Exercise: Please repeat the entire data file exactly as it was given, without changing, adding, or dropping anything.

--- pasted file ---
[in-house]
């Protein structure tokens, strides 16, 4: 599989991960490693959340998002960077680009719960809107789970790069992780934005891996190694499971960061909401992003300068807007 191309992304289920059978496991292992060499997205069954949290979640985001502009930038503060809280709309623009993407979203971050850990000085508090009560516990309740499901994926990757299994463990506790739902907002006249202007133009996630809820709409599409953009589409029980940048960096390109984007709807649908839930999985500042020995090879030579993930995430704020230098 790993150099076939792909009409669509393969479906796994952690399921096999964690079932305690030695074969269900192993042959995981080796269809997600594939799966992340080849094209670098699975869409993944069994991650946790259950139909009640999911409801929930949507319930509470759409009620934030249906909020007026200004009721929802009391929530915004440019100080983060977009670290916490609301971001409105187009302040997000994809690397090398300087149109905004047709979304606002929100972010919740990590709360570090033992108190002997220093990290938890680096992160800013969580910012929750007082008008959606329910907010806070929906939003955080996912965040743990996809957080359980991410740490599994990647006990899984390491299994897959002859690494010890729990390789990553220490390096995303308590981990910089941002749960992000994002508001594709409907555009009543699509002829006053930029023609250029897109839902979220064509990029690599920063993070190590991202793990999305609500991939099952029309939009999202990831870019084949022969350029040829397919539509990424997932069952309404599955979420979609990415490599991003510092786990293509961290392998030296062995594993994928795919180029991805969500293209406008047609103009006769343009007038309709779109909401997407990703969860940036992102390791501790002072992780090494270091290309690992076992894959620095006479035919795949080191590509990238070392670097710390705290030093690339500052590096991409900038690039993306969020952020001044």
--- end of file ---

[in-house]
């Protein structure tokens, strides 16, 4: 599989991960490693959340998002960077680009719960809107789970790069992780934005891996190694499971960061909401992003300068807007 191309992304289920059978496991292992060499997205069954949290979640985001502009930038503060809280709309623009993407979203971050850990000085508090009560516990309740499901994926990757299994463990506790739902907002006249202007133009996630809820709409599409953009589409029980940048960096390109984007709807649908839930999985500042020995090879030579993930995430704020230098 790993150099076939792909009409669509393969479906796994952690399921096999964690079932305690030695074969269900192993042959995981080796269809997600594939799966992340080849094209670098699975869409993944069994991650946790259950139909009640999911409801929930949507319930509470759409009620934030249906909020007026200004009721929802009391929530915004440019100080983060977009670290916490609301971001409105187009302040997000994809690397090398300087149109905004047709979304606002929100972010919740990590709360570090033992108190002997220093990290938890680096992160800013969580910012929750007082008008959606329910907010806070929906939003955080996912965040743990996809957080359980991410740490599994990647006990899984390491299994897959002859690494010890729990390789990553220490390096995303308590981990910089941002749960992000994002508001594709409907555009009543699509002829006053930029023609250029897109839902979220064509990029690599920063993070190590991202793990999305609500991939099952029309939009999202990831870019084949022969350029040829397919539509990424997932069952309404599955979420979609990415490599991003510092786990293509961290392998030296062995594993994928795919180029991805969500293209406008047609103009006769343009007038309709779109909401997407990703969860940036992102390791501790002072992780090494270091290309690992076992894959620095006479035919795949080191590509990238070392670097710390705290030093690339500052590096991409900038690039993306969020952020001044």